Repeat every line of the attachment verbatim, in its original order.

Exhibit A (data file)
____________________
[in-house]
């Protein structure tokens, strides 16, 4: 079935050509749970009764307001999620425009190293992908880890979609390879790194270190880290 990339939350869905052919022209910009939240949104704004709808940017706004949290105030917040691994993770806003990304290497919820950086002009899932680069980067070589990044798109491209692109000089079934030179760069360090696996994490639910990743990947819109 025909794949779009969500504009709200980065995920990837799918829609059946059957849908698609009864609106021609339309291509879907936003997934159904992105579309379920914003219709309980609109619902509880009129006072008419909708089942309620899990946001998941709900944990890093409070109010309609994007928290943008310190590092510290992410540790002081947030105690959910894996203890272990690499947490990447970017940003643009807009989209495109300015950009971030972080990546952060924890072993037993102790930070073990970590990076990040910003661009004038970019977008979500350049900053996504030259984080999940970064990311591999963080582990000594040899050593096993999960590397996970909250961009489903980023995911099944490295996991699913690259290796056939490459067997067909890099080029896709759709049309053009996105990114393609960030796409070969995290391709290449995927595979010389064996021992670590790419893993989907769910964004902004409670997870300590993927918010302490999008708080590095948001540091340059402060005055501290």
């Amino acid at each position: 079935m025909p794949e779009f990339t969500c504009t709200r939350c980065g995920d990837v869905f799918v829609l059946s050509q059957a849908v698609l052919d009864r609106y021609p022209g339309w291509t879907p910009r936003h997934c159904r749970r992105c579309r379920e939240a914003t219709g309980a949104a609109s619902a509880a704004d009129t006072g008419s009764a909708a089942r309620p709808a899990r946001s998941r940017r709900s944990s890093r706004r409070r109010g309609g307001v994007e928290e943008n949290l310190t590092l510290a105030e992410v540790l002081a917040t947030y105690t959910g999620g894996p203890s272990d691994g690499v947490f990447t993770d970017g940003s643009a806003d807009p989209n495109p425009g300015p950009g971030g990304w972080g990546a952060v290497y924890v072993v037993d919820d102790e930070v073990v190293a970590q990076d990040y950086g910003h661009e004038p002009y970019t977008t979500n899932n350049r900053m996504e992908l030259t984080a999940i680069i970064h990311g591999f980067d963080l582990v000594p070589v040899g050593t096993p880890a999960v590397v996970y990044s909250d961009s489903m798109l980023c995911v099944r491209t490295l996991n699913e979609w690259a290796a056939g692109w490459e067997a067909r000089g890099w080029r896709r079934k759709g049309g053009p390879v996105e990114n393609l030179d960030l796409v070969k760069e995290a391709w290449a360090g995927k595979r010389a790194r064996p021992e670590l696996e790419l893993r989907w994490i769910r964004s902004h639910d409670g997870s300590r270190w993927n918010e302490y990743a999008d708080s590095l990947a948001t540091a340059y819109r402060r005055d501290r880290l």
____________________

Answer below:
[in-house]
């Protein structure tokens, strides 16, 4: 079935050509749970009764307001999620425009190293992908880890979609390879790194270190880290 990339939350869905052919022209910009939240949104704004709808940017706004949290105030917040691994993770806003990304290497919820950086002009899932680069980067070589990044798109491209692109000089079934030179760069360090696996994490639910990743990947819109 025909794949779009969500504009709200980065995920990837799918829609059946059957849908698609009864609106021609339309291509879907936003997934159904992105579309379920914003219709309980609109619902509880009129006072008419909708089942309620899990946001998941709900944990890093409070109010309609994007928290943008310190590092510290992410540790002081947030105690959910894996203890272990690499947490990447970017940003643009807009989209495109300015950009971030972080990546952060924890072993037993102790930070073990970590990076990040910003661009004038970019977008979500350049900053996504030259984080999940970064990311591999963080582990000594040899050593096993999960590397996970909250961009489903980023995911099944490295996991699913690259290796056939490459067997067909890099080029896709759709049309053009996105990114393609960030796409070969995290391709290449995927595979010389064996021992670590790419893993989907769910964004902004409670997870300590993927918010302490999008708080590095948001540091340059402060005055501290």
């Amino acid at each position: 079935m025909p794949e779009f990339t969500c504009t709200r939350c980065g995920d990837v869905f799918v829609l059946s050509q059957a849908v698609l052919d009864r609106y021609p022209g339309w291509t879907p910009r936003h997934c159904r749970r992105c579309r379920e939240a914003t219709g309980a949104a609109s619902a509880a704004d009129t006072g008419s009764a909708a089942r309620p709808a899990r946001s998941r940017r709900s944990s890093r706004r409070r109010g309609g307001v994007e928290e943008n949290l310190t590092l510290a105030e992410v540790l002081a917040t947030y105690t959910g999620g894996p203890s272990d691994g690499v947490f990447t993770d970017g940003s643009a806003d807009p989209n495109p425009g300015p950009g971030g990304w972080g990546a952060v290497y924890v072993v037993d919820d102790e930070v073990v190293a970590q990076d990040y950086g910003h661009e004038p002009y970019t977008t979500n899932n350049r900053m996504e992908l030259t984080a999940i680069i970064h990311g591999f980067d963080l582990v000594p070589v040899g050593t096993p880890a999960v590397v996970y990044s909250d961009s489903m798109l980023c995911v099944r491209t490295l996991n699913e979609w690259a290796a056939g692109w490459e067997a067909r000089g890099w080029r896709r079934k759709g049309g053009p390879v996105e990114n393609l030179d960030l796409v070969k760069e995290a391709w290449a360090g995927k595979r010389a790194r064996p021992e670590l696996e790419l893993r989907w994490i769910r964004s902004h639910d409670g997870s300590r270190w993927n918010e302490y990743a999008d708080s590095l990947a948001t540091a340059y819109r402060r005055d501290r880290l």